Jörg Mucke has led Sal. Oppenheim’s legal department since 2010, a particular career highlight and major task at a long established bank, founded in 1789 as private bank (and since 2009 a Deutsche Bank subsidiary). Mucke has since then successfully reshuffled areas of responsibility and refocused the department on its core competency, legal advice. Administrative and operational tasks have been reduced and tasks that are overall not primarily legal have been transferred to the relevant business units. Apart from this organisational challenge, Mucke has had to assume responsibility for the general legal and supervisory law issues the bank is facing; he has also been instrumental in providing legal counsel on the bank’s reorganisation after its takeover by Deutsche Bank. A task he has mastered successfully and he enjoys ‘to continuously evaluate new issues and matters’. Law firms have to provide ‘fewer long legal statements but instead brief, succinct advice’.
Three years ago, Frank Müller had the task of setting up the legal department of real estate company IVG Institutional Funds from scratch, a challenge he has overcome by focusing on ‘operating exactly as the big law firms do: pro-actively, service- and solution-oriented’. Particular career highlights were the company’s major deals, among them Silberturm, Gallileo, Prime-Portfolio and Angerhof, all of which have received significant media attention. The ‘handling of a wide range of tasks with a very small team’ is a daily challenge which is why law firms have to take off time pressure, that is to ‘reduce and not produce work’ and give ‘clear recommendations instead of writing long and expensive memos’.
Since 2010 Udo Müller has been in charge of the entire EMEA region and heads a team of 21 lawyers in nine locations, while the team size has almost tripled since he joined. A significant structural change has been the introduction of the contract manager role, ‘colleagues who are qualified lawyers and who focus on the design and drafting of our contracts’; a response to the ‘ever increasing number and complexity of contracts in recent years’. He also opted for splitting tasks and transferring them to teams of specialists as ‘we were unable to cover all matters with the existing model’. These subject area teams have been set up for the areas of public sector, employment law, immigration law, data protection and IP as well as M&A, while each team features members from several regions. Müller has been instrumental in the team’s continuous growth across locations: ‘Just recently we have strengthened our team in Africa to meet the increased demand in the region’. A continuous challenge however is finding the balance between various interests and the search for viable solutions within the EMEA team. ‘Colleagues with various cultural and legal backgrounds, among them from South Africa, Sudan, Dubai, Europe, and Russia, have to reach conclusions within a short time’. Partly due to these complexities and the resulting time pressure he expects external advisors to deliver solutions that are ‘also usable by non-lawyers’, that is ‘explanations that can be forwarded to the relevant departments if necessary’.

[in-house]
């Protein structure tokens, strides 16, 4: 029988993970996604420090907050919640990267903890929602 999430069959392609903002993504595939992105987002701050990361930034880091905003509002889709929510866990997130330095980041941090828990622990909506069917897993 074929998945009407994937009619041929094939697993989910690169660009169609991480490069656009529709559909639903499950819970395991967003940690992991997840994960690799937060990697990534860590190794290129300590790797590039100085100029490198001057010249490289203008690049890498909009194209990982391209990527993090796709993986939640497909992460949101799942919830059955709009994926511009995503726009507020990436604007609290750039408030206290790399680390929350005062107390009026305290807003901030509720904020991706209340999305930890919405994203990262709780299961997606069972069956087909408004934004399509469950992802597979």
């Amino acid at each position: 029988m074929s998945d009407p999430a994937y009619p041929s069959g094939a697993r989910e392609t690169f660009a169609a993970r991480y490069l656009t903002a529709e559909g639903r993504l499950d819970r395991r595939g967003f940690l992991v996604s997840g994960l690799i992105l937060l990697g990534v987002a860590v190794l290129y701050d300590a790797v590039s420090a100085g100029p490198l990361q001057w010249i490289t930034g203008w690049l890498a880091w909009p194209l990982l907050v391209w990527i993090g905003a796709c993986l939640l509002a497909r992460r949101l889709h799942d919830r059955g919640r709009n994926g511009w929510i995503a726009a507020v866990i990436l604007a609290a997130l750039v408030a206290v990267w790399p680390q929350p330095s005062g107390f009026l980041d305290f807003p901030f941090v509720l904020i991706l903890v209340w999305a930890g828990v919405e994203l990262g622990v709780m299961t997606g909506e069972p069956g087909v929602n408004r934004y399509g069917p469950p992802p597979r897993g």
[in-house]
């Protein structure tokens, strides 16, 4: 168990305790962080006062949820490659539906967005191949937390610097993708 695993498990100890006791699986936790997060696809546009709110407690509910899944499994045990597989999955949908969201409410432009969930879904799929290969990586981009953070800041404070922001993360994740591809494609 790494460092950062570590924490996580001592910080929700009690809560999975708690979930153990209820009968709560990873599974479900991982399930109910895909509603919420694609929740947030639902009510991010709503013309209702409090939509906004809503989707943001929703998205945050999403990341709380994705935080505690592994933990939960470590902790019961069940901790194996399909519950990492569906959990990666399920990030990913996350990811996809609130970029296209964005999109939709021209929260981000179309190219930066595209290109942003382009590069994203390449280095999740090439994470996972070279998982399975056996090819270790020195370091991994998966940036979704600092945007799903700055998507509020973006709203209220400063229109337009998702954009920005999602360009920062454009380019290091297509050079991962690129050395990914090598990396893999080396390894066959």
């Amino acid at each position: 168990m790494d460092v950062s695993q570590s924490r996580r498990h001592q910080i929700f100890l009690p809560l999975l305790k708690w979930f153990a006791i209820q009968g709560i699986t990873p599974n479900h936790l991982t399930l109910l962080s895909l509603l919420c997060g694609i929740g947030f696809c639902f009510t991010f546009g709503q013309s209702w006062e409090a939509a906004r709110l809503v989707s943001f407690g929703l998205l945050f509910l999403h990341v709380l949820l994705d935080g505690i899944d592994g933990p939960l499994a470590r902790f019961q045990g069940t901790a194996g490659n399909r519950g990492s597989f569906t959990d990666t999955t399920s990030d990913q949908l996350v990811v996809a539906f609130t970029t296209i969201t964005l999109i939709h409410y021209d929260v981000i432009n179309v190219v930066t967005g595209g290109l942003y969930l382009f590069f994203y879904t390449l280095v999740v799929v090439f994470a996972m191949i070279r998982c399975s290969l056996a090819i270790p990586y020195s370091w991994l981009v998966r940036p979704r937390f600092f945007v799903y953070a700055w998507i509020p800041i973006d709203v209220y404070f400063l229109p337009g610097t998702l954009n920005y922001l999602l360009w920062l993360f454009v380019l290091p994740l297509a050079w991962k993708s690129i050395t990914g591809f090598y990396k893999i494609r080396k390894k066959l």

Andreas Neumann has been receiving praise from all sides for his ‘successful set-up of a worldwide, integrated team of lawyers’, which, according to observers, has mastered ‘incredibly complex and commercially vital challenges’. Since 2011 Neumann has been Boehringer Ingelheim’s group general counsel and in charge of legal and compliance worldwide. He brings to the table a wide range of in-house experience, recently working as general counsel at GE Healthcare EMEA. This tremendous experience is one of the reasons for his success in a company with a turnover of €14.6bn and 45,000 employees globally. As Germany’s biggest pharmaceutical company, Boehringer Ingelheim operates in over 100 countries and has lawyers in Europe, the US and Asia. Neumann heads a team of 250, more than half of which are lawyers, while he can rely on his global leadership team consisting of 13 direct reports. The mere structuring of such a department is in itself a challenge, which Neumann has met by, among other measures, globally introducing a Business Partnering Competency Model which ensures that ‘employees can gain the right skills not only in terms of technical knowledge but also regarding leadership skills’. But Neumann is always looking ahead – he has developed the ‘Legal Roadmap 2025’. ‘It deals with the question what legal will look like at Boehringer Ingelheim in 2025’. All of this is of course being handled next to the day to day business, most recently large scale product liability lawsuits in the US. Overall Neumann perceives as the biggest challenge for any corporate counsel to ‘successfully operate within the sometimes tensed field of business partner and company guardian’.